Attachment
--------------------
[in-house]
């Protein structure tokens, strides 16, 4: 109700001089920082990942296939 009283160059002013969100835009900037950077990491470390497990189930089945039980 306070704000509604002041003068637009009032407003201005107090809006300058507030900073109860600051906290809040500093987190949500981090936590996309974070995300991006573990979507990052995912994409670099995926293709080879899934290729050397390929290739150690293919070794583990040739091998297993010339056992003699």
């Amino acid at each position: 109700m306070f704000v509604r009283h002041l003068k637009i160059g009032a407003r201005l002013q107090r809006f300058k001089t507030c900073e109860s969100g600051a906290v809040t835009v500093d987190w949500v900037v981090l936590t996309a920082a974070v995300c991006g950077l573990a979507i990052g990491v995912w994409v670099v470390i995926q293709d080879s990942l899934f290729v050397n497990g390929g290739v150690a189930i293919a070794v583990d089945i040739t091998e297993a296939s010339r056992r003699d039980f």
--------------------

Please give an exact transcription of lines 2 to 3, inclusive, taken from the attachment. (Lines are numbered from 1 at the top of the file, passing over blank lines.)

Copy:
């Protein structure tokens, strides 16, 4: 109700001089920082990942296939 009283160059002013969100835009900037950077990491470390497990189930089945039980 306070704000509604002041003068637009009032407003201005107090809006300058507030900073109860600051906290809040500093987190949500981090936590996309974070995300991006573990979507990052995912994409670099995926293709080879899934290729050397390929290739150690293919070794583990040739091998297993010339056992003699």
């Amino acid at each position: 109700m306070f704000v509604r009283h002041l003068k637009i160059g009032a407003r201005l002013q107090r809006f300058k001089t507030c900073e109860s969100g600051a906290v809040t835009v500093d987190w949500v900037v981090l936590t996309a920082a974070v995300c991006g950077l573990a979507i990052g990491v995912w994409v670099v470390i995926q293709d080879s990942l899934f290729v050397n497990g390929g290739v150690a189930i293919a070794v583990d089945i040739t091998e297993a296939s010339r056992r003699d039980f």